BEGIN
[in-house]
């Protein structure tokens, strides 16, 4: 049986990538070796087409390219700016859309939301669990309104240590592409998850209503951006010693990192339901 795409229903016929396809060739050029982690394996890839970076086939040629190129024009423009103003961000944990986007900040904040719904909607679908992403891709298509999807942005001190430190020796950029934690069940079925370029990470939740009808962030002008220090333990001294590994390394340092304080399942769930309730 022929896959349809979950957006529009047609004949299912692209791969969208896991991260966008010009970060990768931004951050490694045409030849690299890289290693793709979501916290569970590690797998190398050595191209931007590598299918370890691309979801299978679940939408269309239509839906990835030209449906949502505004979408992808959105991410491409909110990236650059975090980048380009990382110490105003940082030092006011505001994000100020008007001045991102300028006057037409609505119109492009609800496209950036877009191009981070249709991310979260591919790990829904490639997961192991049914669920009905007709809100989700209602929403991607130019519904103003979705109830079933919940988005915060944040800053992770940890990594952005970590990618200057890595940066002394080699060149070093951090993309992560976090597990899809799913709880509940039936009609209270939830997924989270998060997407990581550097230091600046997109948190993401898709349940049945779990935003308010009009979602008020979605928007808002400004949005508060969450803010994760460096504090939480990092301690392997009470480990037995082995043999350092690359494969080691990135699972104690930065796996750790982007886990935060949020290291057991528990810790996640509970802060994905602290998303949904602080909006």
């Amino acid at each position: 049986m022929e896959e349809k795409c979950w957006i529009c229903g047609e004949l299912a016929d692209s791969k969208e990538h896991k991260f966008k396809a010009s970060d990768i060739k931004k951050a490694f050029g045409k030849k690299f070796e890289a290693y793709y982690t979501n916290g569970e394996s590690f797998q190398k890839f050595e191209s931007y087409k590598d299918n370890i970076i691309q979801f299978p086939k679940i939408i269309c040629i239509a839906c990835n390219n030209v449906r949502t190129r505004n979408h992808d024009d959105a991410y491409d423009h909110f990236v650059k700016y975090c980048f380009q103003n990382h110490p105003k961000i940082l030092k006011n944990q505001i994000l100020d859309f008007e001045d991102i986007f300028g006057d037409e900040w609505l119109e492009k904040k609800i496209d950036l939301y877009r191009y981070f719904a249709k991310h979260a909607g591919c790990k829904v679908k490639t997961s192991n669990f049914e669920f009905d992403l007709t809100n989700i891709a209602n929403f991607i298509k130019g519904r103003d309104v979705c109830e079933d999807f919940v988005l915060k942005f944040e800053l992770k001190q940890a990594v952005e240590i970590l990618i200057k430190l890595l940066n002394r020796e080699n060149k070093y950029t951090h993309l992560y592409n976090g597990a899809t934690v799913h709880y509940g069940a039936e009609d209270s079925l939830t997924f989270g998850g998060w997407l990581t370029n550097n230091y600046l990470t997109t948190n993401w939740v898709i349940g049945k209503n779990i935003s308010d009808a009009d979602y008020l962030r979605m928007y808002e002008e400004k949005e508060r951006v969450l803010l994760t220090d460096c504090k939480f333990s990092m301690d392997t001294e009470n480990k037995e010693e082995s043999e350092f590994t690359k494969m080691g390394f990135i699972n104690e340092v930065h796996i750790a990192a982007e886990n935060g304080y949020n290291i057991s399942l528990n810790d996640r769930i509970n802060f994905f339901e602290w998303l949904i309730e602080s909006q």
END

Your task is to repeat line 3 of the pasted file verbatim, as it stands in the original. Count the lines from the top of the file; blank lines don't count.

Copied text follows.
């Amino acid at each position: 049986m022929e896959e349809k795409c979950w957006i529009c229903g047609e004949l299912a016929d692209s791969k969208e990538h896991k991260f966008k396809a010009s970060d990768i060739k931004k951050a490694f050029g045409k030849k690299f070796e890289a290693y793709y982690t979501n916290g569970e394996s590690f797998q190398k890839f050595e191209s931007y087409k590598d299918n370890i970076i691309q979801f299978p086939k679940i939408i269309c040629i239509a839906c990835n390219n030209v449906r949502t190129r505004n979408h992808d024009d959105a991410y491409d423009h909110f990236v650059k700016y975090c980048f380009q103003n990382h110490p105003k961000i940082l030092k006011n944990q505001i994000l100020d859309f008007e001045d991102i986007f300028g006057d037409e900040w609505l119109e492009k904040k609800i496209d950036l939301y877009r191009y981070f719904a249709k991310h979260a909607g591919c790990k829904v679908k490639t997961s192991n669990f049914e669920f009905d992403l007709t809100n989700i891709a209602n929403f991607i298509k130019g519904r103003d309104v979705c109830e079933d999807f919940v988005l915060k942005f944040e800053l992770k001190q940890a990594v952005e240590i970590l990618i200057k430190l890595l940066n002394r020796e080699n060149k070093y950029t951090h993309l992560y592409n976090g597990a899809t934690v799913h709880y509940g069940a039936e009609d209270s079925l939830t997924f989270g998850g998060w997407l990581t370029n550097n230091y600046l990470t997109t948190n993401w939740v898709i349940g049945k209503n779990i935003s308010d009808a009009d979602y008020l962030r979605m928007y808002e002008e400004k949005e508060r951006v969450l803010l994760t220090d460096c504090k939480f333990s990092m301690d392997t001294e009470n480990k037995e010693e082995s043999e350092f590994t690359k494969m080691g390394f990135i699972n104690e340092v930065h796996i750790a990192a982007e886990n935060g304080y949020n290291i057991s399942l528990n810790d996640r769930i509970n802060f994905f339901e602290w998303l949904i309730e602080s909006q």